I just read a news story about a guy who got $14 million in 1998 from the sale of his family’s business. Then through a series of accidents, he lost most of it during the current recession – his riches disappeared in under 12 years.
First, the government took $4 million in taxes. Who knew the government was going to tax income? When did they start doing that? Then he accidentally bought $7 million worth of houses in England, Vermont and one in an exclusive upstate New York vacation spot into which he poured about $5 million worth of improvements, including a three-story boathouse. You know, the necessities. Then he accidentally bought a few horses – one that cost $173,000 – and a few cars, like a $400,000 Aston Martin to get to the horse-food store. Then he accidentally borrowed money to play the stock market.
When the recession hit, he had to sell his houses, which were worth much less than he paid for them. Long story short ... he accidentally went broke. Now he actually has to work for a living at a job that will never pay him enough to buy a new car or an old horse. He says he accidentally got some bad financial advice.
When I first heard this story I said, “Wow, what bad luck, maybe I should send him some money. These kinds of accidents could happen to almost anyone.”
Like a lot of people, this guy was just unlucky. Like those American hikers who accidentally strayed into Iran and got arrested and have been in jail there for over a year and are about to go on trial. What a tragic accident. After all, there’s no place to hike in North America, excluding the Rockies, the Sierra Nevada, the Appalachians, the Grand Canyon and a few thousand other places. You almost have to go to a hostile, war-torn region to get in any good hiking. The Alps and the Andes just won’t do. So they accidentally wandered across the border to Iran? That could happen to anybody. They thought they were still in the tourist- and hiking paradise of Iraq.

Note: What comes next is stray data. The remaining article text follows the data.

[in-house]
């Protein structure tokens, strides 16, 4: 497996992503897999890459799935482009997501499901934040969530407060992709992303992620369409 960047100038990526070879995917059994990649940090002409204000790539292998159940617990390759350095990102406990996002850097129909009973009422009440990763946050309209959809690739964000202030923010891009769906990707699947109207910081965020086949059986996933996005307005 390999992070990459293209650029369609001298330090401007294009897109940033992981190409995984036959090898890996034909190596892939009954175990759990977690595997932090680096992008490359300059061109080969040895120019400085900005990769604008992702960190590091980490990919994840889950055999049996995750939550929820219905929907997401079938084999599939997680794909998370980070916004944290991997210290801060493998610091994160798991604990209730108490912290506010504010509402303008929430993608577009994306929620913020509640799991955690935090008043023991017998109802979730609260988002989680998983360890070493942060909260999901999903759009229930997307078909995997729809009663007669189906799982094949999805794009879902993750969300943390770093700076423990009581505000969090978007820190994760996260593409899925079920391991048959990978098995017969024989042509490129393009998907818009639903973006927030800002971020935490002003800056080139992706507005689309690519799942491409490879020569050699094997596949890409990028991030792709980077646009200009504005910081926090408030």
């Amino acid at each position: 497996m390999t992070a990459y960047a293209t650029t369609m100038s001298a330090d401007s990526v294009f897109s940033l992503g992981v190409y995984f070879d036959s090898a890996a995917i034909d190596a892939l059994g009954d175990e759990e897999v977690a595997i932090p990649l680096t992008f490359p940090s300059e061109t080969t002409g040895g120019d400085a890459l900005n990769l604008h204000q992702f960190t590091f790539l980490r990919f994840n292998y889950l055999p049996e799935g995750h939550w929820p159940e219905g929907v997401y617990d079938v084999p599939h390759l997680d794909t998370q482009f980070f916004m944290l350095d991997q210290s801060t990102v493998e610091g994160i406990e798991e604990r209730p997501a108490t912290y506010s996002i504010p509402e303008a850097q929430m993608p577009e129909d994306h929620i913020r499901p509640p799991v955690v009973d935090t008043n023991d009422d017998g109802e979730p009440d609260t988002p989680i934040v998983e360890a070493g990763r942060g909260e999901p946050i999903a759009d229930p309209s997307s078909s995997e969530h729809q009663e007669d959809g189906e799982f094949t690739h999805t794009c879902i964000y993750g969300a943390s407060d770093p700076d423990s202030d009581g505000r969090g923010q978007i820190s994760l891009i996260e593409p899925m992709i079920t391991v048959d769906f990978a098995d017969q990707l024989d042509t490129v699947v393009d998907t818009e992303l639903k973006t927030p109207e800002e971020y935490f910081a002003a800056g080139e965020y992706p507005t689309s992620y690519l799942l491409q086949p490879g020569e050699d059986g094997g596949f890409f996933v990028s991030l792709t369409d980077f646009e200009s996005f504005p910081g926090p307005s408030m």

Almost every day I read about an accident-prone person who has wrapped himself around a tree on the way home from bar or someone who accidentally overdoses on heroin or accidentally marries someone they don’t really get along with. Why do these accidents keep happening to good people? Why do rock climbers fall? Why do people die at the top of Mount Everest? Why do racecar drivers crash? Why do some skydiver’s parachutes fail to open? Why do most donor hearts come from motorcyclists? Why does bad luck follow some people around like a Justin Bieber groupie? If only there was something they could do to improve their luck. Some people are just born accident-prone I guess. There’s just nothing that can be done about it.
Jim Mullen is the author of “It Takes a Village Idiot: Complicating the Simple Life” and “Baby’s First Tattoo.” You can reach him at firstname.lastname@example.org
Copyright 2010, United Feature Syndicate, Inc.